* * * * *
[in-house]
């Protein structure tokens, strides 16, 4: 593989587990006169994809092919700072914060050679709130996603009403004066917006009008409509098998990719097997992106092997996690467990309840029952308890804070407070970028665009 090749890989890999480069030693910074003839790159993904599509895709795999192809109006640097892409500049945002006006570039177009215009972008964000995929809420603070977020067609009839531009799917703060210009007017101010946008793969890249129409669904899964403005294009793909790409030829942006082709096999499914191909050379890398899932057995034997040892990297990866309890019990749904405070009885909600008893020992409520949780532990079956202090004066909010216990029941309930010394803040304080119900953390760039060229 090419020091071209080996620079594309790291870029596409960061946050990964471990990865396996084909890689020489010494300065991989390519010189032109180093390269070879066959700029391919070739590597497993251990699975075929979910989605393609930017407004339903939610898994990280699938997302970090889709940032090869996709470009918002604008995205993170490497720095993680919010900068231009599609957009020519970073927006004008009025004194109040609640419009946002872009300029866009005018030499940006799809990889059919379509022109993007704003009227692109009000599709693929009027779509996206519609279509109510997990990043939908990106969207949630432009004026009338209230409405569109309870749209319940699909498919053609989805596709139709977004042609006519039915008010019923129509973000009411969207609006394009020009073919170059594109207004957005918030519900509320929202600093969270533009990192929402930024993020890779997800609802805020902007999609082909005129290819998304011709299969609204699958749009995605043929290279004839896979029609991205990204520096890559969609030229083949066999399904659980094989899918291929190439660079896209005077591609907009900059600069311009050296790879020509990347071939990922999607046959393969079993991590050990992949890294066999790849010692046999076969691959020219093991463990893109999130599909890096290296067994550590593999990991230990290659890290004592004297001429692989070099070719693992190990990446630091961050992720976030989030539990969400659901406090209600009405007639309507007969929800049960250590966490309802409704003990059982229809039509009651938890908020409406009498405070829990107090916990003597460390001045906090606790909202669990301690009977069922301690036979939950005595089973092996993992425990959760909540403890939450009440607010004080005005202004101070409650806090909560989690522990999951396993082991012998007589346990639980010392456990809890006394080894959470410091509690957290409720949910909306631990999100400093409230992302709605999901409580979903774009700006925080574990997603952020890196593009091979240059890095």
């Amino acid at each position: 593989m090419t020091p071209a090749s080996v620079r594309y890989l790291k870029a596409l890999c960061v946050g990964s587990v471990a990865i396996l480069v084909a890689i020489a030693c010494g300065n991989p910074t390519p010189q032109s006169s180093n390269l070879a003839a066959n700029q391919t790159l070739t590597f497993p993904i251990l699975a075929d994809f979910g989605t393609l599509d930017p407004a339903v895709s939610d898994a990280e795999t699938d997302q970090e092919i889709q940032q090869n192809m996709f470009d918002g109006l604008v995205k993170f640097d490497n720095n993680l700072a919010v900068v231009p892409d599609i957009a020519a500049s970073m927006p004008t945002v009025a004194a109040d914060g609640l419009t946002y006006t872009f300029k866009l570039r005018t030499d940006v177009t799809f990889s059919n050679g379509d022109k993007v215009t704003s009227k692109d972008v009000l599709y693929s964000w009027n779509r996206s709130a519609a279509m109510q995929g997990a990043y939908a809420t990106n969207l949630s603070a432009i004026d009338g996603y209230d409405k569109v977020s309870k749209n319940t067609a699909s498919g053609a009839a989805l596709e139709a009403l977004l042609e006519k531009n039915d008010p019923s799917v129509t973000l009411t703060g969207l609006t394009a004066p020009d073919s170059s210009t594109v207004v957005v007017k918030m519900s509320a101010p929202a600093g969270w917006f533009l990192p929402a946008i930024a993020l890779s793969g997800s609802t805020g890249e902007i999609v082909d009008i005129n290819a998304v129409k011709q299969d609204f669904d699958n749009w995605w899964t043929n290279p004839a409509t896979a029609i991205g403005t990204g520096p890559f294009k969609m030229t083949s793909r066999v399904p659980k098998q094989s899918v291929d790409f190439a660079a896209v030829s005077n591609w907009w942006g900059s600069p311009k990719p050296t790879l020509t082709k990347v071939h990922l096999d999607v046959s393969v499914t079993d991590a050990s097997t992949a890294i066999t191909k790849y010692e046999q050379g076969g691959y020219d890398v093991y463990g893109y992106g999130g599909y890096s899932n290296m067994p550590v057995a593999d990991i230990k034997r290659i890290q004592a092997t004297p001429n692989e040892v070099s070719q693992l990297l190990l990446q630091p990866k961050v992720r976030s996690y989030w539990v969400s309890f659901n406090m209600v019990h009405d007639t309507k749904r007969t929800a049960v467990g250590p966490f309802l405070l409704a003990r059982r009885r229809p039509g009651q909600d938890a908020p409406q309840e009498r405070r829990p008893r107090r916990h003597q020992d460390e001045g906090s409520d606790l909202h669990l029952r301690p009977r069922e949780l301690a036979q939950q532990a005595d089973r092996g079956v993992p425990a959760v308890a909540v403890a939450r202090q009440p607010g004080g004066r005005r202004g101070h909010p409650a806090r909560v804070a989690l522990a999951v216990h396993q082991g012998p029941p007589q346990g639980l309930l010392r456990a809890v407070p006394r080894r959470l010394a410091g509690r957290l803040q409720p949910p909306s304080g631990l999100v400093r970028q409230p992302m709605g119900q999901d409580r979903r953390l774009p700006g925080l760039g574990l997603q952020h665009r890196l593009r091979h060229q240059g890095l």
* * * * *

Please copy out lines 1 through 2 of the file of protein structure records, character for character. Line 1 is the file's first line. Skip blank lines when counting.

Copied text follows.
[in-house]
């Protein structure tokens, strides 16, 4: 593989587990006169994809092919700072914060050679709130996603009403004066917006009008409509098998990719097997992106092997996690467990309840029952308890804070407070970028665009 090749890989890999480069030693910074003839790159993904599509895709795999192809109006640097892409500049945002006006570039177009215009972008964000995929809420603070977020067609009839531009799917703060210009007017101010946008793969890249129409669904899964403005294009793909790409030829942006082709096999499914191909050379890398899932057995034997040892990297990866309890019990749904405070009885909600008893020992409520949780532990079956202090004066909010216990029941309930010394803040304080119900953390760039060229 090419020091071209080996620079594309790291870029596409960061946050990964471990990865396996084909890689020489010494300065991989390519010189032109180093390269070879066959700029391919070739590597497993251990699975075929979910989605393609930017407004339903939610898994990280699938997302970090889709940032090869996709470009918002604008995205993170490497720095993680919010900068231009599609957009020519970073927006004008009025004194109040609640419009946002872009300029866009005018030499940006799809990889059919379509022109993007704003009227692109009000599709693929009027779509996206519609279509109510997990990043939908990106969207949630432009004026009338209230409405569109309870749209319940699909498919053609989805596709139709977004042609006519039915008010019923129509973000009411969207609006394009020009073919170059594109207004957005918030519900509320929202600093969270533009990192929402930024993020890779997800609802805020902007999609082909005129290819998304011709299969609204699958749009995605043929290279004839896979029609991205990204520096890559969609030229083949066999399904659980094989899918291929190439660079896209005077591609907009900059600069311009050296790879020509990347071939990922999607046959393969079993991590050990992949890294066999790849010692046999076969691959020219093991463990893109999130599909890096290296067994550590593999990991230990290659890290004592004297001429692989070099070719693992190990990446630091961050992720976030989030539990969400659901406090209600009405007639309507007969929800049960250590966490309802409704003990059982229809039509009651938890908020409406009498405070829990107090916990003597460390001045906090606790909202669990301690009977069922301690036979939950005595089973092996993992425990959760909540403890939450009440607010004080005005202004101070409650806090909560989690522990999951396993082991012998007589346990639980010392456990809890006394080894959470410091509690957290409720949910909306631990999100400093409230992302709605999901409580979903774009700006925080574990997603952020890196593009091979240059890095």